Whatever Happened To… Jamaican Artistes Who Have Disappeared From The Music Scene

Do you have anybody to add to this list? Sound off in the comments.

They once had tunes that you had to “pull up” at least twice in a dancehall session- they were definitely hot!

However, the music industry is constantly changing. While some artistes start off with a big bang and maintain their status, others fade away from the scene without a whisper.

Loop Entertainment is jogging your memories by digging up Jamaican artistes who have either gone AWOL or hit a wall in their career.

Whatever happened to…

1. Madd Anju/Mad Andrew – This deejay first came into the limelight in 1996, as a part of the Main Street Crew. He later hit real big on his own with his hit, ‘Wha Dis Fadda’. While he started off his recordings under the moniker Mad Andrew, he later revamped it to Madd Anjuu, to represent a more authentic Jamaican ‘patwah’ spelling and reflect his urban art style. He was a part of Red Rat’s ‘Brat’ Production Company, and experienced musical success with a slew of hits, which included, ‘Mi No Play Chess’, ‘Star Face’, ‘My Youth’, ‘Shots Shots’, ‘Club Claw’ and the ‘Virus Juggling Megamix’. However, Madd Anjuu, who was once dubbed to be ‘Jamaica’s next big thing,’ disappeared from the spotlight. Madd Anjuu now resides in Middle Quarters, St Elizabeth.

2. Frisco Kidd – This former Shocking Vibes deejay hit it big with his positive message of safe sex, in his 1996 song, ‘Rubbers’, on the Joyride Rhythm. But like the flowers he sang about, he faded from the limelight. The West Kingston native, attempted to make a comeback in 2006 with Steven McGreggor’s Big Ship Music Label but failed to make a splash. It seems Frisco Kidd needs to draw for a life jacket.

3. Predator – The 2003 song, “Head Nuh Good” is a dancehall music staple product. However, the man behind the song seems to have disappeared into the musical boon land without a trace it seems. Only once resurfacing to say he had no management. While Predator reached massive heights with his tune, he seems to have no plans to rebound on what some have called extraordinary talent.

4. Merital – This four member group were instrumental in creating popular dances, such as, ‘Frog Back’ and ‘Buss A Wine’, prior to their big break in 2010. In 2010, they hit superstardom with the Vybz Kartel collab, “My Money Ha Ha”. However, their stint in the limelight was followed by trouble, with one group member, Keneale Merital, serving prison time in the United States and another member, Derrick ‘Corey’ Edwards, shot and killed in Montego Bay in 2015.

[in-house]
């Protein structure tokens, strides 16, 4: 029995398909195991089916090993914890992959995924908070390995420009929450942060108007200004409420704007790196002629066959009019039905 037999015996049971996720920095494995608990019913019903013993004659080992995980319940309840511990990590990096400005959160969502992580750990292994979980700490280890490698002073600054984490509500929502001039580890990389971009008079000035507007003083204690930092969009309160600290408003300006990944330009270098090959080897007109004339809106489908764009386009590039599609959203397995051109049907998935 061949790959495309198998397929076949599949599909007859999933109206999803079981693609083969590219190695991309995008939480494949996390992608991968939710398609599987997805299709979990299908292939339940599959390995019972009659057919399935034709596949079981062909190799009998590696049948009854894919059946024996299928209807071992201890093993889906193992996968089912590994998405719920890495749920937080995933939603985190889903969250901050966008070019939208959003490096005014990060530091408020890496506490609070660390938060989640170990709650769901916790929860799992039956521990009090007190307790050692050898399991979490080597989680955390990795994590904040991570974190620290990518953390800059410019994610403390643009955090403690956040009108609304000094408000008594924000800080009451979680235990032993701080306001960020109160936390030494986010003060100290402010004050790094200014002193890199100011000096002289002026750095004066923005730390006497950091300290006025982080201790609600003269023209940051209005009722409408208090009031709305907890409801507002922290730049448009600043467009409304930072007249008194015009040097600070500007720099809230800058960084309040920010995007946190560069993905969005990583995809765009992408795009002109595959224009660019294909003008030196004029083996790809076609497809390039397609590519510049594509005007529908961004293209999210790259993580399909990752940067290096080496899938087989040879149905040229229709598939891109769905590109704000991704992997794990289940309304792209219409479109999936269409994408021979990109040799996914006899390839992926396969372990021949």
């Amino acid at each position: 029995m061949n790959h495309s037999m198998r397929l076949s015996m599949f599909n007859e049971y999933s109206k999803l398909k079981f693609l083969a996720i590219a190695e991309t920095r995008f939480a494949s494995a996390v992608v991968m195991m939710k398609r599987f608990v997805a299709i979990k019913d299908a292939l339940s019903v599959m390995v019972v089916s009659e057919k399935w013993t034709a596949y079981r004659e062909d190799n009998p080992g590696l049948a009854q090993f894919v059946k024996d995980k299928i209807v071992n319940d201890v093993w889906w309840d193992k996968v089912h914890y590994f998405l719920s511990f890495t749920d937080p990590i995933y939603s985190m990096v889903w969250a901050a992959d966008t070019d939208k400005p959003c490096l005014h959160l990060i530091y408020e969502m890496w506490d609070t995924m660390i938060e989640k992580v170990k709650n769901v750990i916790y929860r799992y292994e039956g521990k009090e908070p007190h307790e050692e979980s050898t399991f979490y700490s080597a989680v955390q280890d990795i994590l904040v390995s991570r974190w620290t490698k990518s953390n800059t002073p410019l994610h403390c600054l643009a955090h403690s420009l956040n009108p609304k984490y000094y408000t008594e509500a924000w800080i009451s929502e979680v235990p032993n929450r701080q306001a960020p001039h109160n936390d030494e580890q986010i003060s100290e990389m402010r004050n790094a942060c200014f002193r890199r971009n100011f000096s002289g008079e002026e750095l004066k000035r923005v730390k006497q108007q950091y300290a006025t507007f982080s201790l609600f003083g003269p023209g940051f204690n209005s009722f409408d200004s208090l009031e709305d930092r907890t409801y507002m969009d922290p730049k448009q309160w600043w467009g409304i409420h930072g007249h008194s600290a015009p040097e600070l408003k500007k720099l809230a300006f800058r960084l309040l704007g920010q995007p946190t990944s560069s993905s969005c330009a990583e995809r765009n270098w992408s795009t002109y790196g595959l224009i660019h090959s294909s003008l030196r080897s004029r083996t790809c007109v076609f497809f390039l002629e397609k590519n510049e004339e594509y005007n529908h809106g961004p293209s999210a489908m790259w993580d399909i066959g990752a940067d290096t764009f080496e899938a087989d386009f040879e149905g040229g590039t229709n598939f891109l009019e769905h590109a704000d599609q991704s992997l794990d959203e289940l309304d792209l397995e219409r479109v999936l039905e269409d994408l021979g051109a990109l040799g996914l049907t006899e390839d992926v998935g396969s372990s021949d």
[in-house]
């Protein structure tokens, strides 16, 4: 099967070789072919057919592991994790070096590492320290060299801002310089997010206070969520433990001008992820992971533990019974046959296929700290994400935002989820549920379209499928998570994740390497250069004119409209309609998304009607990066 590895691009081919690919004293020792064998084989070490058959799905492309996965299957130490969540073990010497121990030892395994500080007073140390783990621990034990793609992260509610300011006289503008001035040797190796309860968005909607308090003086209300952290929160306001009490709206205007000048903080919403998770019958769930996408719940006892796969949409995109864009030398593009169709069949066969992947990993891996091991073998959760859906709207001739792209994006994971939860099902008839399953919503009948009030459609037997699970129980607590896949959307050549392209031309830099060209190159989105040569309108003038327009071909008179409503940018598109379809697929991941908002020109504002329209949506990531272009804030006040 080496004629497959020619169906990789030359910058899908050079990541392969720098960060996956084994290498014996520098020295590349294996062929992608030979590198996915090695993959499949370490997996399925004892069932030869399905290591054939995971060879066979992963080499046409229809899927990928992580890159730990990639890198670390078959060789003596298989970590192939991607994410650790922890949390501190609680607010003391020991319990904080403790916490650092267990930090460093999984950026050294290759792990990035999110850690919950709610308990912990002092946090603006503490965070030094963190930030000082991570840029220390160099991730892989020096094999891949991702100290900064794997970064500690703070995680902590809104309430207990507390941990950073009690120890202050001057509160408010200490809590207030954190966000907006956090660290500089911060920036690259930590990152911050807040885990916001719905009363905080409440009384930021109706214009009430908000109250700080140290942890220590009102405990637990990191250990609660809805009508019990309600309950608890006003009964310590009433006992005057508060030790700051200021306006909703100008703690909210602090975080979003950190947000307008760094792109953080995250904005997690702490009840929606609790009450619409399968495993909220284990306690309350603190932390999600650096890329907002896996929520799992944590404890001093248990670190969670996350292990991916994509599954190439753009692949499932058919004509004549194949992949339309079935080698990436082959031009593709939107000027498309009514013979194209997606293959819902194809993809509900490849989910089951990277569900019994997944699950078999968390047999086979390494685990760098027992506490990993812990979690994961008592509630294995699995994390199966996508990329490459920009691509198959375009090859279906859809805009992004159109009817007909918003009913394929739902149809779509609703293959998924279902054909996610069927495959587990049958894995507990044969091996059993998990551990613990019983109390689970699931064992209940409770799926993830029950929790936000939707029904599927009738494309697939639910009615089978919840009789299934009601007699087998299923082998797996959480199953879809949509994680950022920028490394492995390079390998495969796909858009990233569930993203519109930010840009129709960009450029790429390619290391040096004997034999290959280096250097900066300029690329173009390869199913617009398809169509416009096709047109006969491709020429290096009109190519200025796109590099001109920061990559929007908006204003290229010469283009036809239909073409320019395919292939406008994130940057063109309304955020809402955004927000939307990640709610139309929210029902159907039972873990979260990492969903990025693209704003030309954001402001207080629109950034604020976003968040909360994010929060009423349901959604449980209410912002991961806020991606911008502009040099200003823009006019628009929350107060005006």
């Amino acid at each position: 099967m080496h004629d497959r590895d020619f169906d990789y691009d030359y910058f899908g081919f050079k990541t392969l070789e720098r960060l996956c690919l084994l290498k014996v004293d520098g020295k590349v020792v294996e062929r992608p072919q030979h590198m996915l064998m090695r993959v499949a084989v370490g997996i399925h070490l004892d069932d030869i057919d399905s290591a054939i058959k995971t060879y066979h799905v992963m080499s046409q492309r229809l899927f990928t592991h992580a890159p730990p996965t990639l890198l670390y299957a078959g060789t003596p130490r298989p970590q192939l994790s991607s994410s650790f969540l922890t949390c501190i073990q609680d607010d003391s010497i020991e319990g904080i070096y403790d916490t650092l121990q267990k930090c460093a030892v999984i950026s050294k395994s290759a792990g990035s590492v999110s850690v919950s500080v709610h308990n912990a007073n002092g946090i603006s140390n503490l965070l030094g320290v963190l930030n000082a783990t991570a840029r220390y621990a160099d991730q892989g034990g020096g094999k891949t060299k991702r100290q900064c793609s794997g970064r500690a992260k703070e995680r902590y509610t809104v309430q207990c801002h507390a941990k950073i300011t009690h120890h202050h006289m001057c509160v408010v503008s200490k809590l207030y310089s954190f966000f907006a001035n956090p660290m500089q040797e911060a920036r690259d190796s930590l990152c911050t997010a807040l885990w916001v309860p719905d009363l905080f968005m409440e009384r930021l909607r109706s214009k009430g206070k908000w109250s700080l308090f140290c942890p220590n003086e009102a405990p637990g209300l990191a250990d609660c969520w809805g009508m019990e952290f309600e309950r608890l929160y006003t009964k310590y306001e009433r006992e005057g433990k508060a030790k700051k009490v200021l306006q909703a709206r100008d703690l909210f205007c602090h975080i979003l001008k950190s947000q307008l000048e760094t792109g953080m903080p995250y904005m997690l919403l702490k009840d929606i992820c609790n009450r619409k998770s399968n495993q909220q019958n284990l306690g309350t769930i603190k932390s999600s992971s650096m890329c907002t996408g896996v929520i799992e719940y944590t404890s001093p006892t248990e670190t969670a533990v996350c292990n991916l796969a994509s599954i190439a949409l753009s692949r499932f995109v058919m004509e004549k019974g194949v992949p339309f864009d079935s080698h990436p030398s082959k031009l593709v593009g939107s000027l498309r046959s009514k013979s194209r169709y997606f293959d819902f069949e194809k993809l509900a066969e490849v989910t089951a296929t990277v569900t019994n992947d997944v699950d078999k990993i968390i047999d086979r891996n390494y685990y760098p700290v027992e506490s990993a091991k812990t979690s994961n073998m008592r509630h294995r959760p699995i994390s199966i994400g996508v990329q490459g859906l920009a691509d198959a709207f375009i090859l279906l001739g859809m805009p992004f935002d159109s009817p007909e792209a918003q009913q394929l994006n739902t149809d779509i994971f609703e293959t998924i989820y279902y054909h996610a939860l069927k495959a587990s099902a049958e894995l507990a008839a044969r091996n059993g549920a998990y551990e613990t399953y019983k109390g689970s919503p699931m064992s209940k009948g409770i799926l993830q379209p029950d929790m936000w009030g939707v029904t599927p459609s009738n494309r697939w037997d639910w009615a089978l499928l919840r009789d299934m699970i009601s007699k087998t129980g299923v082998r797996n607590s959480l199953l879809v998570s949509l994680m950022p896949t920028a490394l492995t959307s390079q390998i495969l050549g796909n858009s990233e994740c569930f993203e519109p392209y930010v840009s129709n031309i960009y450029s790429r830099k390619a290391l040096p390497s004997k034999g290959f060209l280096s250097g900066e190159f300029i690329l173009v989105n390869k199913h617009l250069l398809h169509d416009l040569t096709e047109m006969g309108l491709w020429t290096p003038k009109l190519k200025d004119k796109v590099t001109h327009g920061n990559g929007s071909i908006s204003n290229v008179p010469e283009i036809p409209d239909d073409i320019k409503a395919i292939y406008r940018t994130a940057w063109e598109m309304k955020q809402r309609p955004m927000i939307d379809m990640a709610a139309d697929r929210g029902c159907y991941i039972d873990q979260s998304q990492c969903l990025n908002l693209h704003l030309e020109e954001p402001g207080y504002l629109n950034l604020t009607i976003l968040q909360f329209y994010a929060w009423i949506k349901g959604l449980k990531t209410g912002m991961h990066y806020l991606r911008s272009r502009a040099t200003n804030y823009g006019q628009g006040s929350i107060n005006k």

5. Shane O – He rose to fame while still attending high school with ‘Lightning Flash’ – and just like that, he almost vanished from the spotlight. However, there is a popular Jamaican saying, “If it nuh dead,nuh dash it weh”; after 10 years of dormancy, Shane O may be on the rebound after a brief stint with Gully Bop in 2016.

6. Pamputtae – She helped to coin the phrase, “Talk di tings dem!” And with the help of Tony Matterhorn broke on to the dancehall scene – her first glimmer of stardom coming from an introduction she did on Matterhorn’s 2006, “Goodas Fi Dem”. The Fletchers Land native really hit big in 2008, with her “Goody Good.” Pamputtae continued to have success with dancehall tracks such as “Ride It”, “Talk Di Tings” and “Slim Gal vs Fluffy Gal”. She had a stint making soca and later gospel, before simply fading away from the musical spotlight.

7. Kiprich – Did a smartphone thing mash-up his musical career? Kiprich was definitely a ‘big deal’. Who can forget, “Mad Sick Head No Good,” which featured Predator; certainly one of the biggest tunes of the 2000’s. Then Kiprich’s “Telephone Ting” spawned a slew of counter-action songs and even a follow up with “Letter.” Not to mention Kippo, as he is sometimes called, was the mastermind behind Elephant Man’s 2003 mega-hit, “Jook Gal”. While he attempted to stay relevant and plug into the world of “Smartphones” in 2014, the song wasn’t quite smart enough. Not even a little hiccup at a stage show, Sting in 2014 with Masicka, seemed a smart enough to land him back in the spotlight.

8. Snagga Puss – His first musical moniker was ‘Dicky Ranks’, starting off his career toasting on sound systems. After changing his name to Snagga Puss, a name he derived from the 1952 pink anthropomorphic mountain lion cartoon character Snagglepuss, he was picked up by the Shocking Vibes imprint. He released a major album in 1993, “Whoop Dem Merlene”, and with tracks such as “Carry Go Bring Come”, “Merl” and “Ex Lover”, Snagga Puss was an artiste on the rise. He enjoyed major success in 1995 with “Woody Wood-Pecker” and “Popeye” and toured with theShocking Vibes Crew. However, by the end of the 90’s Snagga Puss disappeared from the music scene – the deejay claimed he was forced to take a break after being diagnosed with stage-one diabetes. He later resurfaced with his own line of herbal products, which he told local newspapers, “made more money than the music business.” There has been buzz about Snagga Puss’ possible return to the music business; however, it has yet to happen.


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1 Comment on Whatever Happened To… Jamaican Artistes Who Have Disappeared From The Music Scene

  1. Hi, ive been looking for agesss…..what’s the Madd Anju track on the Jeanie riddim? Papa San did the Jeanie cut, but i can’t find the Madd Anju cut. Pleeeeease help! Thanks.

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